Italians Find Way Around Election Poll Ban With ‘Horse Races’

  • Election hopefuls given false names on blog to circumvent ban
  • Publishing of polls is barred two weeks ahead of March 4 vote
Silvio Berlusconi Photographer: Alessia Pierdomenico/Bloomberg

Italians have hit on a way around a ban on publishing polls in the two weeks before March 4 general elections: turn them into horse races.

Bloggers Andrea Mancia and Simone Bressan have begun writing up the results of fictitious “underground” races as a means of conveying the performance of various political parties and coalitions without falling foul of the law. Hence, avid politics watchers can check on favorites like Burlesque and his stable -- a not-so-thinly veiled reference to former Premier Silvio Berlusconi and his center-right coalition.

They can also learn more about the performance of jockeys like Louis le Subjonctif, a reference to Five Star Movement lead candidate Luigi Di Maio and his supposed difficulties in correctly using the subjunctive tense in Italian.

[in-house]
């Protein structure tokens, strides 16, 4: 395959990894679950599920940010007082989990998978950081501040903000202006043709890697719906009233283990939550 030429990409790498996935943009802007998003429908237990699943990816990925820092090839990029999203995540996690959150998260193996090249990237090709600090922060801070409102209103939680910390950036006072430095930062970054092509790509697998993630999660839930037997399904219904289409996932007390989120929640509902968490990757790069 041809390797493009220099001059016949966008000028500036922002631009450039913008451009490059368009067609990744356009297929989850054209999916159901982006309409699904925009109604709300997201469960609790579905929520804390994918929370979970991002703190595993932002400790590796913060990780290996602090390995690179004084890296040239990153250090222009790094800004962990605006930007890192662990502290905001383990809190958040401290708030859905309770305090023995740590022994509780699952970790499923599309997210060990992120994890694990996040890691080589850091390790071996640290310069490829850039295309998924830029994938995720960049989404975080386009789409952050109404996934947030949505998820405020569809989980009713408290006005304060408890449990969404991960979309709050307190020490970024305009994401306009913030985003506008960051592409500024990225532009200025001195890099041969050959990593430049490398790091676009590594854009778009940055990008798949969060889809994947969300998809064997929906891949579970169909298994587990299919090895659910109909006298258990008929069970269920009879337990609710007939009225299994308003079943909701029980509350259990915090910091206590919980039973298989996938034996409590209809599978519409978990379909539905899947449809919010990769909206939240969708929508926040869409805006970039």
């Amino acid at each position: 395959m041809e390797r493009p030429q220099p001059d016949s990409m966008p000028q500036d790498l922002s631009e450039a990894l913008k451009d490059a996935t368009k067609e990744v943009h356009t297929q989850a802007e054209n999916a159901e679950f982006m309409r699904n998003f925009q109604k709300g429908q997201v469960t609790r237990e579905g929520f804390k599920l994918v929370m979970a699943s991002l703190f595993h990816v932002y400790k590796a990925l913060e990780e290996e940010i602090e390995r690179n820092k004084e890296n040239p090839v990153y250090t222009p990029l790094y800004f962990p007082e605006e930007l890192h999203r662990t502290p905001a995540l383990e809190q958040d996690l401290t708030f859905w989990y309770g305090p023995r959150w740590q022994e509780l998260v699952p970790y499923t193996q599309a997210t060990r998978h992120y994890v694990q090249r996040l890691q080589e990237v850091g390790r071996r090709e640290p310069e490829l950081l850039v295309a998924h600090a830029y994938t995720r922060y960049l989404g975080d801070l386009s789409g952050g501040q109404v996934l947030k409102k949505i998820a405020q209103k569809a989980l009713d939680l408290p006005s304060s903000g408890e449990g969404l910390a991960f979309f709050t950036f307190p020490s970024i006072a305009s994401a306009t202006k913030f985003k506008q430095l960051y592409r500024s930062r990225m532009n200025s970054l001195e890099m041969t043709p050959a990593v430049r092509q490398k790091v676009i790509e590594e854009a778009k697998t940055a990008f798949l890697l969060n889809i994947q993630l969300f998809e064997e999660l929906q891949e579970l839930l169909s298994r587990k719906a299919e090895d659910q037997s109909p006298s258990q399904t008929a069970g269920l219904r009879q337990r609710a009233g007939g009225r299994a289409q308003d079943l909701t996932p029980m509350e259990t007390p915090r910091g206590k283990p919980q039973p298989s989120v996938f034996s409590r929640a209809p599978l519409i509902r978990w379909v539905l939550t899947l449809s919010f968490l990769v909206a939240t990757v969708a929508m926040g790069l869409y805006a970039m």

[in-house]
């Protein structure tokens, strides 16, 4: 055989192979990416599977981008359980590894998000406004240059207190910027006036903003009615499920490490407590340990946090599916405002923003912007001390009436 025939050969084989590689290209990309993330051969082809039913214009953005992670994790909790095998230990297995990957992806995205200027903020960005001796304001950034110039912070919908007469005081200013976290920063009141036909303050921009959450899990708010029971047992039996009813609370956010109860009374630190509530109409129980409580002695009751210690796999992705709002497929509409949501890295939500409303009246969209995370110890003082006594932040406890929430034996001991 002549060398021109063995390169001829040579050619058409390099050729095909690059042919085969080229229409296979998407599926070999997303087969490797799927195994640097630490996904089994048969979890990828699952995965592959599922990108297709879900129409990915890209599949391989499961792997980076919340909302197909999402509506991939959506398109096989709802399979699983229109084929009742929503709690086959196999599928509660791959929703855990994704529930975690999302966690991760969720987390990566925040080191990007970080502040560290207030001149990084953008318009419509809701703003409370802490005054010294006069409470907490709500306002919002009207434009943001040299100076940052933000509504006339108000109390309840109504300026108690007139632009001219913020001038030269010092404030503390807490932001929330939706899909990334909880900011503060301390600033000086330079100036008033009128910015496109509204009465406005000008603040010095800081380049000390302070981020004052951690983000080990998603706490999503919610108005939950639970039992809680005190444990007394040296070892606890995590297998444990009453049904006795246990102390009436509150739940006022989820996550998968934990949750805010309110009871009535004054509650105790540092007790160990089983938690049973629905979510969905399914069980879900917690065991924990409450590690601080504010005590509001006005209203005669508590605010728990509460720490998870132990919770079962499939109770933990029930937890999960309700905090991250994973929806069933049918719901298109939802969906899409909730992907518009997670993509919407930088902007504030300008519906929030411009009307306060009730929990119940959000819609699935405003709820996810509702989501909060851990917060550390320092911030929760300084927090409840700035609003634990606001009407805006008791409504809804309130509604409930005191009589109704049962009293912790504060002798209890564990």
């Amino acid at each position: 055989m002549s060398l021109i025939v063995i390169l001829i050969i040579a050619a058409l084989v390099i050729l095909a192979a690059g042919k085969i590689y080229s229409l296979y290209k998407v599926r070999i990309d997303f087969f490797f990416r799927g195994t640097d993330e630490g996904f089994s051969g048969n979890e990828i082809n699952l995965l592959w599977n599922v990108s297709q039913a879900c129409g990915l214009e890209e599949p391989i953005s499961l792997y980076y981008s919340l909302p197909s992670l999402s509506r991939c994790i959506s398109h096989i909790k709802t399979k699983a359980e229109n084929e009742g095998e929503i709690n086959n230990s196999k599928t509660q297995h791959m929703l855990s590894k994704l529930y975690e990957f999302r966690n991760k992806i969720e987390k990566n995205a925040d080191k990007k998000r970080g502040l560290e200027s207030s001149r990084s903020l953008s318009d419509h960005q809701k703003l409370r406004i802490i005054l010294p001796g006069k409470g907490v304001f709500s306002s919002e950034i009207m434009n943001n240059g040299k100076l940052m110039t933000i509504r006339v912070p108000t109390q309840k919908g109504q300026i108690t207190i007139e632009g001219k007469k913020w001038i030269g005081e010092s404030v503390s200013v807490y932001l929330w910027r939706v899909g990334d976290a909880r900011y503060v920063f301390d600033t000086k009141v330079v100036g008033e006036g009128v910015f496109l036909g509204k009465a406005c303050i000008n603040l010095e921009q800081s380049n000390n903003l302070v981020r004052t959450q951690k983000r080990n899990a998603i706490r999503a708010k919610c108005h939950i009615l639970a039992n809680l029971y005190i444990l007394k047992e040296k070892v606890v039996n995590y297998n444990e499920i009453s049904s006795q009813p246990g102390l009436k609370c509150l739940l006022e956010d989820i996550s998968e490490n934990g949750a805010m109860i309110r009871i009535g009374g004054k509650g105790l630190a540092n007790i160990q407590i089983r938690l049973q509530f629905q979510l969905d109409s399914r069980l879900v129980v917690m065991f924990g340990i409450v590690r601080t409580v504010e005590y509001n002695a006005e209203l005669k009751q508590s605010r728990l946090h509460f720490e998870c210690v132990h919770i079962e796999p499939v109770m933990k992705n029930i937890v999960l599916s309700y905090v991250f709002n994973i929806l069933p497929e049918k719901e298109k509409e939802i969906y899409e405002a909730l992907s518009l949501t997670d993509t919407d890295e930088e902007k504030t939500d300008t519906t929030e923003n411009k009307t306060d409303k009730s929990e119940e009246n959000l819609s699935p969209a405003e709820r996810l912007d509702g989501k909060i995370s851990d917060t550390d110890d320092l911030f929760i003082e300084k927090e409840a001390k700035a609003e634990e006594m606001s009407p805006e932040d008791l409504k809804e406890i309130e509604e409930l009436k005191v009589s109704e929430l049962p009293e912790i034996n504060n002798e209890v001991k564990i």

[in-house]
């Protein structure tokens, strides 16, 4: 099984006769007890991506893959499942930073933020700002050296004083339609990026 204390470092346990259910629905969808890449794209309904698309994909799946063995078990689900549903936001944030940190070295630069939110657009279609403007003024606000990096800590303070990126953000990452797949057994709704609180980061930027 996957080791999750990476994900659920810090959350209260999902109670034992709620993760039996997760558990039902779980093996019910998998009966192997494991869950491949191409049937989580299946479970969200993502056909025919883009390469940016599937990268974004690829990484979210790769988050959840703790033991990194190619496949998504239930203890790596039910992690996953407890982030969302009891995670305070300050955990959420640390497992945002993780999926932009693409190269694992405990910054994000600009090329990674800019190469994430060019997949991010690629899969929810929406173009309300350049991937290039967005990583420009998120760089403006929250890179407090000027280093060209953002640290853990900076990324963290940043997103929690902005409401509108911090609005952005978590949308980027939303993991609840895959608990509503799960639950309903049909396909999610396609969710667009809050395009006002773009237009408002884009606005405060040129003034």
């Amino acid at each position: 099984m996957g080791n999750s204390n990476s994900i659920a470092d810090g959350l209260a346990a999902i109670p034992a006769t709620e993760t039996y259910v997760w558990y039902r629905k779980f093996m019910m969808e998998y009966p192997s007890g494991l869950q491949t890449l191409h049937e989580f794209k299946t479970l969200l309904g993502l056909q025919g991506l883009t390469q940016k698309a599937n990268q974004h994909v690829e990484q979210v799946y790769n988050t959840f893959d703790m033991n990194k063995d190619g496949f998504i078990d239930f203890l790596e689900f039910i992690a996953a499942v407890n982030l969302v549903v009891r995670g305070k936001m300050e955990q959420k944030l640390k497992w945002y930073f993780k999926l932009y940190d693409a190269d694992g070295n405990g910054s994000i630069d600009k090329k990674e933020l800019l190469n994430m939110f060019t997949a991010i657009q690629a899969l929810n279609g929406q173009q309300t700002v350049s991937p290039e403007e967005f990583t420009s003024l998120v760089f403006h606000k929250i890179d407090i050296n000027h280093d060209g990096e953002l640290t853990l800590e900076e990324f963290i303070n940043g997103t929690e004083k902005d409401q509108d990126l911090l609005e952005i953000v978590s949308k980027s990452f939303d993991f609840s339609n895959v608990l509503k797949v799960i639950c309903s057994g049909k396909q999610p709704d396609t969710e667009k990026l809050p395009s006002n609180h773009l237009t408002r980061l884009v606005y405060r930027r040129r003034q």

This isn’t the first time the two bloggers have attempted to circumvent blackout legislation and they are not the only ones. Another blog, YouTrend.it, is known for publishing supposed polls with references to papal conclaves and names of imaginary cardinals to indicate the different candidates.

During the two-week blackout period, pollsters continue to conduct surveys which circulate among politicians, market analysts and others, but are barred from publishing their findings. Newspapers and other media are also banned from publishing any indications of voting intentions so as not to influence the election.

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